Peter Viereck's The Unadjusted Man: A New Hero for Americans

Reflections on the Distinction between Conforming and Conserving

Boston: The Beacon Press, 1956

Chapter One: "THE UNADJUSTED MAN: A New American Hero"

                         "Only you must be honest with yourselves." --
                         General Epistle of James (I, 22)

Without inner psychological liberty, outer civil liberties are not quite enough. We can talk civil liberties, prosperity, democracy with the tongues of men and angels, but it is merely a case of "free from what?" and not "free for what?" if we use this freedom for no other purpose than to commit television or go lusting after supermarkets. In contrast with earlier eras, ever more colleges (not to mention still more standardized communities) want to know: is the applicant well-adjusted, a good mixer? No new trend and no bad trend would be involved if social adjustment were means, not end; that would still allow for ultimate spontaneity and personality. The depersonalization characterizing the present trend is the goal of adjustment as an end in itself. Thereupon the goal of adjustment, defensible and indeed indispensable as a social lubricant, becomes far more than that; it becomes a prime determiner of American tastes, opinions, recreations, human relationships.

From being well-adjusted for its own sake, what a short step to becoming overadjusted: the public-relations personality of public smile, private blank. In effect, an ecstasy of universal voluntary lobotomy. Adjustment as the new art for art's sake means far more than merely one more "age of conformity," that undifferentiating understatement, or merely one more age seeking shelter (from "the weight of too much liberty") in some supposed normalcy. It is a Procrustean and rather ga-ga normalcy, determined by a continuous secret plebiscite to which inner spontaneity is continually sacrificed. Thus we have moved qualitatively beyond the older, pre-industrial American conformity noted by Tocqueville.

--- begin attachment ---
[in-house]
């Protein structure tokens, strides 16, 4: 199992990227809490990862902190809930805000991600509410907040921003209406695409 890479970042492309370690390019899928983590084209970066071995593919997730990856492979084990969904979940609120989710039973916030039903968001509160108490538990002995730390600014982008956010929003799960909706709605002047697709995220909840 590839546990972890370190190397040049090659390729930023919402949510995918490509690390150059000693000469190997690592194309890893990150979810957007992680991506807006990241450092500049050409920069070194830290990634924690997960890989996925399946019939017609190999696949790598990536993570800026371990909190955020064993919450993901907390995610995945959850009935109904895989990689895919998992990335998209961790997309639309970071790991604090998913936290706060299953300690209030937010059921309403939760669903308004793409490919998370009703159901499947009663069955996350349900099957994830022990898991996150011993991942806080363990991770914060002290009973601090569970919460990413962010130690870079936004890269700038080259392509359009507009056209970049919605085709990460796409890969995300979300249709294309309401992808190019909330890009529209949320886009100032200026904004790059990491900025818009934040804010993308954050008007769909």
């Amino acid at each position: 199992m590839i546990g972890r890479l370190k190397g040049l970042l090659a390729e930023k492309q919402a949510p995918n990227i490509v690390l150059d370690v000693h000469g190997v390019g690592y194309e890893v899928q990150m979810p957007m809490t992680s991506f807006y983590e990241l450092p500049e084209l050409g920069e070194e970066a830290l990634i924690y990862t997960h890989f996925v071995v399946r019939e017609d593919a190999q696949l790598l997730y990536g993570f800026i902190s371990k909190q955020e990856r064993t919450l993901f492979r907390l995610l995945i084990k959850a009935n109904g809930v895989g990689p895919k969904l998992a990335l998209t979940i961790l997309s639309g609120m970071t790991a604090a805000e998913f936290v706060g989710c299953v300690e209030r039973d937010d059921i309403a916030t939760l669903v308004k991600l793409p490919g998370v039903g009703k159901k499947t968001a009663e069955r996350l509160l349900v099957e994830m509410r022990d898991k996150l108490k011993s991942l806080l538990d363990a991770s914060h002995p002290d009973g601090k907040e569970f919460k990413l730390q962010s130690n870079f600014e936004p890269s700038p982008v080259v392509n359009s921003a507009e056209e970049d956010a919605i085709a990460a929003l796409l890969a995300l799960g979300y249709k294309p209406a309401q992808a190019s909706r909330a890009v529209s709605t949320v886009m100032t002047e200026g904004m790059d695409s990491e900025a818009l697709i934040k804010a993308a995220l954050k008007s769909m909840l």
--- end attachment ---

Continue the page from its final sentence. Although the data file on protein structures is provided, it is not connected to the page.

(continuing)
An abnormal desire for normalcy, and that as end, not means, is the trend that countless social philosophers today-and, more important, your own concrete observations-are recording with helpless stupefaction. That helplessness of the recorder, in c forth from such an impersonal machine-world, which-inside eachlls for, sometimes conceals the same satisfaction of surrender that characterizes the trend recorded. Whether morally confronted or evaded, the American problem is not merely surrender of the personality but a complacent kind of surrender, a voluntary cultural thought-control more insidious than the coercive political kind.